ATA stalwart to retire

A long term campaigner for the trucking industry, working hard in the corridors of power to get a fair go for road transport in the development of regulations and new technologies has retired due to an extended illness. David Coonan has served trucking for many years as Policy Manager for the Australian Trucking Association, in fact, since 2006.

 

The former diesel mechanic worked his way up through fleet management for the ACT government to positions in both the ACT and Federal governments as a senior transport policy officer.

 

“David had an expert understanding of government process and regulation, and he was able to back it up with a detailed knowledge about how trucks and engines work,” said ATA CEO, Stuart St Clair. “For example, he could be heard in the office discussing with regulators the pin voltages on electronic brake connectors, before switching to a teleconference about truck charging.

 

“David’s major achievements at the ATA included his role in working through more than a thousand issues with the original draft of the Heavy Vehicle National Law. The law isn’t perfect, but it’s much better than it would have been if David hadn’t been involved. He was a strong advocate for the industry on heavy vehicle charging. After years of discussion, the ATA finally convinced transport ministers to review the existing charging system. As a result, the NTC concluded that the existing system would overcharge the truck and bus industries by $232 million in 2014-15.”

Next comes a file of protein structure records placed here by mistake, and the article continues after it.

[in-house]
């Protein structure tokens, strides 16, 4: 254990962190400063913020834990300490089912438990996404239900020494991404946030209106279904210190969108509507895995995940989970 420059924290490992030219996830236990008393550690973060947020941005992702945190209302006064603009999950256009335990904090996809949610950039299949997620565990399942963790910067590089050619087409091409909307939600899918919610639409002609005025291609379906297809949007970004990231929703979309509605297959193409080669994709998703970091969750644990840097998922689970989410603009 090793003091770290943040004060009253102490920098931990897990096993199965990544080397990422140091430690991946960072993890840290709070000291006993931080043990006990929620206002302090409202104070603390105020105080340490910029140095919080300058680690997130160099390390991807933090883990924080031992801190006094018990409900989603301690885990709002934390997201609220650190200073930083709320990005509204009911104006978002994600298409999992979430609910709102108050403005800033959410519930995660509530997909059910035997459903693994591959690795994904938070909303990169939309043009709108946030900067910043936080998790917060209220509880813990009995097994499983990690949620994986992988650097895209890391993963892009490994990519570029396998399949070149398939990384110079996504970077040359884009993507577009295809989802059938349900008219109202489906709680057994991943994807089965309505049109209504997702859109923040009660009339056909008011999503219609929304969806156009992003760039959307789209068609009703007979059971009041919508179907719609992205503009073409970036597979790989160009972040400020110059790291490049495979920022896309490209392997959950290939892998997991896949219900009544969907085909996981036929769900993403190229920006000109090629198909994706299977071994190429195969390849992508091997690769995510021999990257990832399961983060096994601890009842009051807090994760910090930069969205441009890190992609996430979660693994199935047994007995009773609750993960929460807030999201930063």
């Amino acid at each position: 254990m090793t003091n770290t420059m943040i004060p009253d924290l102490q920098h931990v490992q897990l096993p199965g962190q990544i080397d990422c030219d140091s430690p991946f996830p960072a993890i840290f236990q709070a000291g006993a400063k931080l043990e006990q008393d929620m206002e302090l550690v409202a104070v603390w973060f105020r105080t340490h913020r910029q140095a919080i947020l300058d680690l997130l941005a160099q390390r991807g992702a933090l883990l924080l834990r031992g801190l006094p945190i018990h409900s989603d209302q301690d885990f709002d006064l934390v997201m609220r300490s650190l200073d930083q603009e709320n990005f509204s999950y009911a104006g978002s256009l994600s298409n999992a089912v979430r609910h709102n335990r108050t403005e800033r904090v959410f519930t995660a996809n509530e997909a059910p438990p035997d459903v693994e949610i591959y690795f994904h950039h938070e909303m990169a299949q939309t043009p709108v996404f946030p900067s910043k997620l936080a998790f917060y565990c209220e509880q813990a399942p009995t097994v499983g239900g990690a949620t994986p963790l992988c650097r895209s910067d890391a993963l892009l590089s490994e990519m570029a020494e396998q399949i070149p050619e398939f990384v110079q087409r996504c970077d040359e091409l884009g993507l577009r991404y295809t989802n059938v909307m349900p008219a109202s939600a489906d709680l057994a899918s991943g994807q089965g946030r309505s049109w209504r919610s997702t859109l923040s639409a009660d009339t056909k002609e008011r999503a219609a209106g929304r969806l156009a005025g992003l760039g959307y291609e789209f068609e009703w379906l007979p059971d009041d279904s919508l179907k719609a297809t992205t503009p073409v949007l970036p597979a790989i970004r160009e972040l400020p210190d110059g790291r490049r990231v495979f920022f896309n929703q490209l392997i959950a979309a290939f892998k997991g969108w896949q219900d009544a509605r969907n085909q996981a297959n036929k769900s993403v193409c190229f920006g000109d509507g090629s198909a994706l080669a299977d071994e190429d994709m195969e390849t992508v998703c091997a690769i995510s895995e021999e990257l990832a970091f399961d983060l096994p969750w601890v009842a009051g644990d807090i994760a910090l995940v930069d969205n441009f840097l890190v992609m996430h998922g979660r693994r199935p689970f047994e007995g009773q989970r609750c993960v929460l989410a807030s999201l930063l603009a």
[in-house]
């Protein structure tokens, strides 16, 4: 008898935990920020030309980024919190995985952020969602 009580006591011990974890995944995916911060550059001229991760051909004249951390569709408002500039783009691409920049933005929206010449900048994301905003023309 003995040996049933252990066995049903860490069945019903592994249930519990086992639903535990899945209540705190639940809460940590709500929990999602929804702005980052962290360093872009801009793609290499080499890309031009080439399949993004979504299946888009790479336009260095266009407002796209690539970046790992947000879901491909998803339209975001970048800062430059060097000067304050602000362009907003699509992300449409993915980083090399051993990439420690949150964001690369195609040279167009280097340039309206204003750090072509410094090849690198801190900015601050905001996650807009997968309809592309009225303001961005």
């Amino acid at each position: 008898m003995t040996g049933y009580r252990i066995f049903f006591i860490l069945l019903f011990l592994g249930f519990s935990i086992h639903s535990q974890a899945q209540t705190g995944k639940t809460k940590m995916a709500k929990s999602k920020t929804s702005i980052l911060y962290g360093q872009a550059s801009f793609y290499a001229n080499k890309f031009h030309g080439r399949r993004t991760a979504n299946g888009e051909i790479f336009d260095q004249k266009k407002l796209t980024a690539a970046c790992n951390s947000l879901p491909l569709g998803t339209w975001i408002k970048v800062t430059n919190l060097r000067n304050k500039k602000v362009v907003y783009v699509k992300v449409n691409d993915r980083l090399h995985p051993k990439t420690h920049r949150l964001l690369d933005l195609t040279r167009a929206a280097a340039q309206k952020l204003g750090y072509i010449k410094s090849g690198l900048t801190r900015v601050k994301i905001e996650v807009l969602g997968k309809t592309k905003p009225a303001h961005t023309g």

Coonan was also heavily involved in the campaign to get more high productivity vehicles on the road, working on the truck impact chart, developed with Bob Woodward, it is now a standard reference.

 

One of the main things the industry will miss is David’s passion. Many times he could be heard disapproving of comments being made on the dais at conferences, before standing up and giving chapter and verse on what was wrong with the speaker’s position. He was unwavering in his support for the trucking industry and aware of the problems rules and regulations make for the everyday working of a trucking operation.

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Author: Tim Giles

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